Trails for everyone, forever

Home Go Hiking Hiking Guide Weowna Park

Weowna Park

Puget Sound and Islands > Seattle-Tacoma Area
47.6035, -122.1123 Map & Directions
3.5 miles, roundtrip
Elevation Gain
600 feet
Highest Point
320 feet
Calculated Difficulty About Calculated Difficulty
Weowna Park forest. Photo by Quantum Guru. Full-size image
Saved to My Backpack

Hike an urban park near Bellevue through extensive old-growth forest (yes, really)! Marvel at the many large conifers and deciduous trees. View a small creek in a steep canyon. Listen for, and perhaps see, abundant bird life. And, in season, note a few wildflowers. Continue reading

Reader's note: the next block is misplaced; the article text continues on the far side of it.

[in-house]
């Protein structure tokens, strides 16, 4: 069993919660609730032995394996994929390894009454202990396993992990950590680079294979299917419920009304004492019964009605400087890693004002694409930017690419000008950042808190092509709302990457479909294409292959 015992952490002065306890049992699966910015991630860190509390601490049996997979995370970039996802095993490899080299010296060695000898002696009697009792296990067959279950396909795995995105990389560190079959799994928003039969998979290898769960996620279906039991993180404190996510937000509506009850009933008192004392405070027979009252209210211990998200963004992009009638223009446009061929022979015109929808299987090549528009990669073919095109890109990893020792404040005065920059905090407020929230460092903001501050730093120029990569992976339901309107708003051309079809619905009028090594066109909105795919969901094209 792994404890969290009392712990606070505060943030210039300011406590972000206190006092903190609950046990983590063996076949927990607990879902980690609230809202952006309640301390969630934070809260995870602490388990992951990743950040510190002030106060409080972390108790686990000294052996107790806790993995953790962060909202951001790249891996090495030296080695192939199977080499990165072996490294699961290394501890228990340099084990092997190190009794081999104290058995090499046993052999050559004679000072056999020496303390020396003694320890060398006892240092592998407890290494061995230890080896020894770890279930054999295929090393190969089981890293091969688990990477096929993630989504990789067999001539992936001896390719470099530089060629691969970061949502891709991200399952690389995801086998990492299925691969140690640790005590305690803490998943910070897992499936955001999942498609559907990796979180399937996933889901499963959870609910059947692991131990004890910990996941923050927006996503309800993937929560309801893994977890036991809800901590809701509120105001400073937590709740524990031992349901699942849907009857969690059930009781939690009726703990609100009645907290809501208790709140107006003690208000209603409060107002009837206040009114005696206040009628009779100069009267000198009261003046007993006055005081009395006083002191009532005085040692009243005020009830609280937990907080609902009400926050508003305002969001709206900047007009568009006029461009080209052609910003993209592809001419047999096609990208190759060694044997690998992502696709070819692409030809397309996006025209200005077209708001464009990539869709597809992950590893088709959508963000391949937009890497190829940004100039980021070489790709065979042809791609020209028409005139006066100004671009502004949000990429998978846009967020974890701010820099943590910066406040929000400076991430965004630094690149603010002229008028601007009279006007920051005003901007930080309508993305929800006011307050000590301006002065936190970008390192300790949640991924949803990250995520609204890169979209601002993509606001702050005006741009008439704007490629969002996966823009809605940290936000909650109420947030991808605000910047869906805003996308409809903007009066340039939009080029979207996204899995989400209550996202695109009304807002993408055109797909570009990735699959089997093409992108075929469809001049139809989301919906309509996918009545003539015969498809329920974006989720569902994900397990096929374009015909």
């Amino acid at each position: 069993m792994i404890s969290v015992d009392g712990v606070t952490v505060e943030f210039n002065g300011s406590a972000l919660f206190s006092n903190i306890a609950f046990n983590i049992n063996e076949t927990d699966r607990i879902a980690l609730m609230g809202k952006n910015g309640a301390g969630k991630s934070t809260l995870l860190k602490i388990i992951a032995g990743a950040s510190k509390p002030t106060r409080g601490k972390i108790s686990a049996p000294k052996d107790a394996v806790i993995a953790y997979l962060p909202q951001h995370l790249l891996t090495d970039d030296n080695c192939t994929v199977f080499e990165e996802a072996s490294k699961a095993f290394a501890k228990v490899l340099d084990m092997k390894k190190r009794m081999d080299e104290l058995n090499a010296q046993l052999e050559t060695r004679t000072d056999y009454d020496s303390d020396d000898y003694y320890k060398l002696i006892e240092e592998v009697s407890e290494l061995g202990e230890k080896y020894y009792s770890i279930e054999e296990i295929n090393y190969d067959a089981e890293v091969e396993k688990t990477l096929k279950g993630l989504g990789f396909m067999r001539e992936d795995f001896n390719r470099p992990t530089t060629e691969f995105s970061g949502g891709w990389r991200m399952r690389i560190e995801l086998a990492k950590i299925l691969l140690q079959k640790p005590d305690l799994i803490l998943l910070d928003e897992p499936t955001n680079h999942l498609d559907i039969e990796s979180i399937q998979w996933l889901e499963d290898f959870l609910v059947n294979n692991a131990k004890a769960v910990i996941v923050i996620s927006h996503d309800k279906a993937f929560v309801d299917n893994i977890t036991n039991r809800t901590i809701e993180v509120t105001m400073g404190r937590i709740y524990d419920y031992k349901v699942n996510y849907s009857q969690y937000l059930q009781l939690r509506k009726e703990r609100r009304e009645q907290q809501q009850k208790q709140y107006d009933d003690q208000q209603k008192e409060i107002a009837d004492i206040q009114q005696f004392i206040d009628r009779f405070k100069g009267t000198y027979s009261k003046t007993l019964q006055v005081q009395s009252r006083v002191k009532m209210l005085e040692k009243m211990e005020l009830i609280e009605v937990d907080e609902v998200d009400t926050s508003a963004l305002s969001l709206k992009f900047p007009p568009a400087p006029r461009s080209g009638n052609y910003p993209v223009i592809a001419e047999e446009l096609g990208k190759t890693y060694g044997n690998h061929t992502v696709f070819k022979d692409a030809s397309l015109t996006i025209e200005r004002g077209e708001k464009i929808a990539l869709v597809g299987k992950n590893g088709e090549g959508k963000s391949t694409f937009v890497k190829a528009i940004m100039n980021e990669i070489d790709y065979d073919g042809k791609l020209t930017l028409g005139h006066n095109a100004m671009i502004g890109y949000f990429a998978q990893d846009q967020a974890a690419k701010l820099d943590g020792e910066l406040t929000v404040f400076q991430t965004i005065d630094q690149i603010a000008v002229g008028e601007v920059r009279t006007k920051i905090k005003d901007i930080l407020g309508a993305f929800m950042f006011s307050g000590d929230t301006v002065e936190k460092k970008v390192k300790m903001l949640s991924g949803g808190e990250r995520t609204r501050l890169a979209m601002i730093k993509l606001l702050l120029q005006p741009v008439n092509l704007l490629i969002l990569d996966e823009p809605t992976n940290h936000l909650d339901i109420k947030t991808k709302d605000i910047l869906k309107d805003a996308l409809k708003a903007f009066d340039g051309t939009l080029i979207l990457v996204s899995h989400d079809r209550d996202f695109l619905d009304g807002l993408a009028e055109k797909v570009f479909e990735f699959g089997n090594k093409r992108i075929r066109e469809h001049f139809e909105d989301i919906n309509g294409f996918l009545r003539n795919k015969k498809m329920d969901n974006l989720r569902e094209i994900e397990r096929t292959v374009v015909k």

• Dogs allowed on leash
  • Old growth
  • Good for kids
  • Wildlife
  • Fall foliage

Parking Pass/Entry Fee

4.33 out of 5

(6 votes) Log in to rate

Hiking Weowna Park

Hike an urban park near Bellevue through extensive old-growth forest (yes, really)! Marvel at the many large conifers and deciduous trees. View a small creek in a steep canyon. Listen for, and perhaps see, abundant bird life. And, in season, note a few wildflowers.

You can download a park trail map from the specified link. Note that some older maps refer to the park as "Weowna Beach Park," a complete misnomer since the park has no beach or lake front, and views out to Lake Sammamish are limited to occasional narrow openings through the foliage.

The entire park offers many large conifers, apparently genuine old-growth as there is no sign of the large stumps seen in other areas that have been logged, such as at Tiger Mountain. Large deciduous trees also are present in Weowna Park.